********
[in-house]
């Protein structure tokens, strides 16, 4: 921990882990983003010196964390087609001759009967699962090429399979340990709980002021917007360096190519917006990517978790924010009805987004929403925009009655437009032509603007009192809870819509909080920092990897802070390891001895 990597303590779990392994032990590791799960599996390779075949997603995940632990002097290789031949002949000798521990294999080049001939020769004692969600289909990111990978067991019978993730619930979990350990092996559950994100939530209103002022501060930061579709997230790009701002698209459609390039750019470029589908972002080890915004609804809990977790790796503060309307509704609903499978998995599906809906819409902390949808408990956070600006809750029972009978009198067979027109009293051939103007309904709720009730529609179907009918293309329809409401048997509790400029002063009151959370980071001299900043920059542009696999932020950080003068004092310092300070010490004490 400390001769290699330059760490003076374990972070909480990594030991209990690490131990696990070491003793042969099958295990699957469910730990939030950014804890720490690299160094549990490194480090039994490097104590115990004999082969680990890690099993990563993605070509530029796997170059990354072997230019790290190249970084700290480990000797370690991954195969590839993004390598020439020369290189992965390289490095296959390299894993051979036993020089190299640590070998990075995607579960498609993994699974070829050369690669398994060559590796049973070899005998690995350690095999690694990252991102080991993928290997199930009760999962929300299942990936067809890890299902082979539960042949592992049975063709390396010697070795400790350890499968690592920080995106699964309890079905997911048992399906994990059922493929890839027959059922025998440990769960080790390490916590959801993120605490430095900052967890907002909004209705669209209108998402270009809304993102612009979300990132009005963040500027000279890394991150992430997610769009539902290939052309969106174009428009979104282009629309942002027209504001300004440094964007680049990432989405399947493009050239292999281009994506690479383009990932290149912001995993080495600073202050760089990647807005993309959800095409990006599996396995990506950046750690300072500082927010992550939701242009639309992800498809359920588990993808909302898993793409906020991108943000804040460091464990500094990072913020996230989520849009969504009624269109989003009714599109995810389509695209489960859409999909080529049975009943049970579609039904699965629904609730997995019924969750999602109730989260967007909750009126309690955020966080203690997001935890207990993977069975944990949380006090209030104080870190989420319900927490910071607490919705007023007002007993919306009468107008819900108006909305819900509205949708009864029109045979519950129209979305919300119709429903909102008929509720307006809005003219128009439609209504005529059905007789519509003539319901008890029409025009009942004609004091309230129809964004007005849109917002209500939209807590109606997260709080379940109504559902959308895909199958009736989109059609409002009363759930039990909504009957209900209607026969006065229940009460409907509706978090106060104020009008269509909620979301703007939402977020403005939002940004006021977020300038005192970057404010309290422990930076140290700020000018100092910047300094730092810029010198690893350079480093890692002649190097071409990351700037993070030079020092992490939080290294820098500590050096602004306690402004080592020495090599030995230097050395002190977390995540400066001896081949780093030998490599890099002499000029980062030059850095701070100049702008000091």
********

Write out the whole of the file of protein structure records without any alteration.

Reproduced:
[in-house]
């Protein structure tokens, strides 16, 4: 921990882990983003010196964390087609001759009967699962090429399979340990709980002021917007360096190519917006990517978790924010009805987004929403925009009655437009032509603007009192809870819509909080920092990897802070390891001895 990597303590779990392994032990590791799960599996390779075949997603995940632990002097290789031949002949000798521990294999080049001939020769004692969600289909990111990978067991019978993730619930979990350990092996559950994100939530209103002022501060930061579709997230790009701002698209459609390039750019470029589908972002080890915004609804809990977790790796503060309307509704609903499978998995599906809906819409902390949808408990956070600006809750029972009978009198067979027109009293051939103007309904709720009730529609179907009918293309329809409401048997509790400029002063009151959370980071001299900043920059542009696999932020950080003068004092310092300070010490004490 400390001769290699330059760490003076374990972070909480990594030991209990690490131990696990070491003793042969099958295990699957469910730990939030950014804890720490690299160094549990490194480090039994490097104590115990004999082969680990890690099993990563993605070509530029796997170059990354072997230019790290190249970084700290480990000797370690991954195969590839993004390598020439020369290189992965390289490095296959390299894993051979036993020089190299640590070998990075995607579960498609993994699974070829050369690669398994060559590796049973070899005998690995350690095999690694990252991102080991993928290997199930009760999962929300299942990936067809890890299902082979539960042949592992049975063709390396010697070795400790350890499968690592920080995106699964309890079905997911048992399906994990059922493929890839027959059922025998440990769960080790390490916590959801993120605490430095900052967890907002909004209705669209209108998402270009809304993102612009979300990132009005963040500027000279890394991150992430997610769009539902290939052309969106174009428009979104282009629309942002027209504001300004440094964007680049990432989405399947493009050239292999281009994506690479383009990932290149912001995993080495600073202050760089990647807005993309959800095409990006599996396995990506950046750690300072500082927010992550939701242009639309992800498809359920588990993808909302898993793409906020991108943000804040460091464990500094990072913020996230989520849009969504009624269109989003009714599109995810389509695209489960859409999909080529049975009943049970579609039904699965629904609730997995019924969750999602109730989260967007909750009126309690955020966080203690997001935890207990993977069975944990949380006090209030104080870190989420319900927490910071607490919705007023007002007993919306009468107008819900108006909305819900509205949708009864029109045979519950129209979305919300119709429903909102008929509720307006809005003219128009439609209504005529059905007789519509003539319901008890029409025009009942004609004091309230129809964004007005849109917002209500939209807590109606997260709080379940109504559902959308895909199958009736989109059609409002009363759930039990909504009957209900209607026969006065229940009460409907509706978090106060104020009008269509909620979301703007939402977020403005939002940004006021977020300038005192970057404010309290422990930076140290700020000018100092910047300094730092810029010198690893350079480093890692002649190097071409990351700037993070030079020092992490939080290294820098500590050096602004306690402004080592020495090599030995230097050395002190977390995540400066001896081949780093030998490599890099002499000029980062030059850095701070100049702008000091």